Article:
Assuming that Attorney General Rob McKenna's staffers were acting with his knowledge and approval, there are really only two ways to understand the incident Thursday morning in which he illegally attempted to have me physically blocked from entering a press conference at the AG's Seattle office. Either our state attorney general doesn't know the law, or he was banking on the assumption that I don't.

Neither notion is particularly flattering, but I think the latter is more troubling, for it suggests an effort to knowingly intimidate me out of exercising my legal rights.

To be clear about the facts, at 8:51 AM Thursday morning, June 28, AGO deputy communications director Dan Sytman sent out an email to news organizations announcing an 11:30 AM "media availability" at the AG's downtown Seattle offices. This was not a campaign event. This was official business conducted by an elected official at an official government office.

The rest of the details are unimportant to the larger point. AGO staff attempted to physically bar me, a member of the media, from entering a broadly advertised media availability.

It is not uncommon for government bodies to have media credentialing procedures—for example, only credentialed members of the Olympia press corps are permitted into reserved areas within state house and senate chambers—but the courts have required that such procedures be both written and publicized, and that the standards for denying access to journalists be based on "a compelling government interest" (Sherrill v. Knight):

The protection afforded newsgathering under the first amendment guarantee of freedom of the press ... requires that this access not be denied arbitrarily or for less than compelling reasons.

... This first amendment interest undoubtedly qualifies as liberty which may not be denied without due process of law under the fifth amendment.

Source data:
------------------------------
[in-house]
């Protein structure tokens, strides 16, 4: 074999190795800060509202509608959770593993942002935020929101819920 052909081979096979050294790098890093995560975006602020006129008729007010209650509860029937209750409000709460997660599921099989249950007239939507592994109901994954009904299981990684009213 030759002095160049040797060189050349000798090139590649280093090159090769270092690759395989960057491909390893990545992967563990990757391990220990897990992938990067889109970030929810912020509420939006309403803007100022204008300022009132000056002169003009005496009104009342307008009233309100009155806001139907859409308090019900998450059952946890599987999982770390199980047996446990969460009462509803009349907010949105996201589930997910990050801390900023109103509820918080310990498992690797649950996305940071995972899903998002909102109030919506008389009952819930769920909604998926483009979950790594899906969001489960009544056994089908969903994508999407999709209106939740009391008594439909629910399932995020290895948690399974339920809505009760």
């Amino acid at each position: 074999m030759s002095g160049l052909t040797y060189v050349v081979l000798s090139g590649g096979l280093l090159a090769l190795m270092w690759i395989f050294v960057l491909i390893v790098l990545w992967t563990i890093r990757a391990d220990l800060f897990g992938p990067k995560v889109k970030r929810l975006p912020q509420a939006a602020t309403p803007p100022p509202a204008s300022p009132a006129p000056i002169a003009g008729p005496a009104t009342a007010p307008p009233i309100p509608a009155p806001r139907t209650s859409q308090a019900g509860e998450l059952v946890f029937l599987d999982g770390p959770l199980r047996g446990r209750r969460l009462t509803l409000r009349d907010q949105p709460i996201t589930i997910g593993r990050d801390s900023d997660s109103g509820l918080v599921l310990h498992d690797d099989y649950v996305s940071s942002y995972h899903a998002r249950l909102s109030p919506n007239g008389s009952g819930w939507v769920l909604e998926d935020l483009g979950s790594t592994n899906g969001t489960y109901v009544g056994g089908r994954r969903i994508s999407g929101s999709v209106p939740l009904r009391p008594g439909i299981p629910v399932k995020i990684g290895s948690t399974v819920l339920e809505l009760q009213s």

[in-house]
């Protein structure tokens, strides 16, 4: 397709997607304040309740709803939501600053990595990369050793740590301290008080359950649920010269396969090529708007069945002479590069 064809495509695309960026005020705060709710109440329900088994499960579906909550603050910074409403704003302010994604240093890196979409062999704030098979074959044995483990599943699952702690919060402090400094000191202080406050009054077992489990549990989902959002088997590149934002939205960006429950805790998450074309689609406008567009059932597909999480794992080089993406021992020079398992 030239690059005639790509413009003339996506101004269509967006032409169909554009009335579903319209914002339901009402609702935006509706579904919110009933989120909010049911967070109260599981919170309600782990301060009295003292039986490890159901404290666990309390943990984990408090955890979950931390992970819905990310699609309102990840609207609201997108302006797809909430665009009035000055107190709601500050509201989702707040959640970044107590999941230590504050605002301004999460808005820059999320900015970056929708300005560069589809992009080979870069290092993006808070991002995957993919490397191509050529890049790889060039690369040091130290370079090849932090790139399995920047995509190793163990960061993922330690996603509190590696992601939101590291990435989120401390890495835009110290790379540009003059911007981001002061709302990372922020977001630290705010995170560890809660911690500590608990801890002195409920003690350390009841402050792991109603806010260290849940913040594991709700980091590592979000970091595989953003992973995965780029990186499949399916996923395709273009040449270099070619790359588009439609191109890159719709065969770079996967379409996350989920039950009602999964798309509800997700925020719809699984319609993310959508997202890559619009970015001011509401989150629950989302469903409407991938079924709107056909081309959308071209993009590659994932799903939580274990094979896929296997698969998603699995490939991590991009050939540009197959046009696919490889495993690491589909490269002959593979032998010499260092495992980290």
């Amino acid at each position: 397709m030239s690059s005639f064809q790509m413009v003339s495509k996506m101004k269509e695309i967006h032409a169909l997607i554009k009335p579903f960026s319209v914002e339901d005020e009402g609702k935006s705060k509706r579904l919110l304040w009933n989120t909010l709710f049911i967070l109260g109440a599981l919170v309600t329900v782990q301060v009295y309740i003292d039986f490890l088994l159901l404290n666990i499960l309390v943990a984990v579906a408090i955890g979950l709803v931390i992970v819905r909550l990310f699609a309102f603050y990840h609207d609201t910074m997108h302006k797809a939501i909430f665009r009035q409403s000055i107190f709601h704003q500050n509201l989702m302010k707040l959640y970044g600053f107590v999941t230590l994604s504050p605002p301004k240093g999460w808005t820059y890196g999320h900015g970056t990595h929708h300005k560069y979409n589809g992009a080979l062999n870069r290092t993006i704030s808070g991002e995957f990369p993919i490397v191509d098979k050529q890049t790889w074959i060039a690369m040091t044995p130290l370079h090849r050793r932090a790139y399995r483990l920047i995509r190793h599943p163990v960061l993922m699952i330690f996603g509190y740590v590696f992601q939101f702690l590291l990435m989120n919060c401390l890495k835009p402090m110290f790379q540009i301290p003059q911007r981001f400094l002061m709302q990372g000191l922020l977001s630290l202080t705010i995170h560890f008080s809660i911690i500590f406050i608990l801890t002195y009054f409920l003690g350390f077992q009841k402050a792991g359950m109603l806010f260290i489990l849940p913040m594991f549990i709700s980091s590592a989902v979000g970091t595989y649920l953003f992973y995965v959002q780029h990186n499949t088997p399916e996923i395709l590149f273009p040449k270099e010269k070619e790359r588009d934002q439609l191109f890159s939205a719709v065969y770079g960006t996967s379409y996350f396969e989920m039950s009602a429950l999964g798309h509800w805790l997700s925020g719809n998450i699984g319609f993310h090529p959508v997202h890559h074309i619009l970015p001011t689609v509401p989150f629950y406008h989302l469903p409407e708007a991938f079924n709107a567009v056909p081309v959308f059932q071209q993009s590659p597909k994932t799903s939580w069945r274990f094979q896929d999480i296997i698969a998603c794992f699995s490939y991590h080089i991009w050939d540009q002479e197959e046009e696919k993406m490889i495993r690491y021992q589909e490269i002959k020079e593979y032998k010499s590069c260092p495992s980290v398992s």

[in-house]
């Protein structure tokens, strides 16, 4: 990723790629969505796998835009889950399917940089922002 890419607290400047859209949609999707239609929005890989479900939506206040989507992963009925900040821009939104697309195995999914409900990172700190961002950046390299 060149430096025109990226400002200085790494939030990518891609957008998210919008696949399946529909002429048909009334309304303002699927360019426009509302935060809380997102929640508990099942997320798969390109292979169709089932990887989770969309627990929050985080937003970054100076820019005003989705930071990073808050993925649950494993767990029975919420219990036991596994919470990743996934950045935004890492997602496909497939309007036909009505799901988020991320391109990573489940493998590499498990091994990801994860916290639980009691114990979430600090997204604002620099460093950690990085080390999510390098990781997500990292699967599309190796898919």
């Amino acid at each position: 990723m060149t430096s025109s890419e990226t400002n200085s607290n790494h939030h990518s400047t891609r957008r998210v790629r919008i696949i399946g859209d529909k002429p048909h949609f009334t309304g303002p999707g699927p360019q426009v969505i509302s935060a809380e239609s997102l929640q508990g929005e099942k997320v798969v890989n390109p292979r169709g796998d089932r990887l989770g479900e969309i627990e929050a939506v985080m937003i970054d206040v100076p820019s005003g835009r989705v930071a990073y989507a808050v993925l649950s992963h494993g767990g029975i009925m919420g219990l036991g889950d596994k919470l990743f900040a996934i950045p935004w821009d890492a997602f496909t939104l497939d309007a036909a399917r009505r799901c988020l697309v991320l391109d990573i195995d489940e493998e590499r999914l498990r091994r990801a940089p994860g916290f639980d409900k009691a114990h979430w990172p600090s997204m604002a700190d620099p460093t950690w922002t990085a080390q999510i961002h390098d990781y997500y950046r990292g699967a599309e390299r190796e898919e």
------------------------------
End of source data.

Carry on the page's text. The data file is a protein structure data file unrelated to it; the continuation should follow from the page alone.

As far as I know the AGO has no press credentialing procedures. And even if they did, they would be hard pressed to argue compelling grounds for my legal exclusion.

The AG's position, first articulated by McKenna himself (and half spoken by Sytman on Thursday as he locked a door in front of me), appears to be that I may be excluded on grounds that I am not a bona fide member of the news media. "I don't think David Goldstein qualifies as a journalist," a clearly irritated McKenna told fellow Stranger reporter Eli Sanders last year, a few days after McKenna had me barred from entering the press conference at his gubernatorial campaign kickoff. "He's a hack. He's a partisan hack," McKenna insisted. "He's just there to parrot points from the other side."


McKenna is as free to question my credibility as a journalist as I am to question his credibility as an attorney, but he has absolutely no authority to determine who is and who is not a journalist. McKenna called a "media availability," and under the only statute in the Revised Code of Washington to define the term "news media" (broadly, and not just for the purposes of a particular chapter or section), I clearly fit the bill:

(5) The term "news media" means: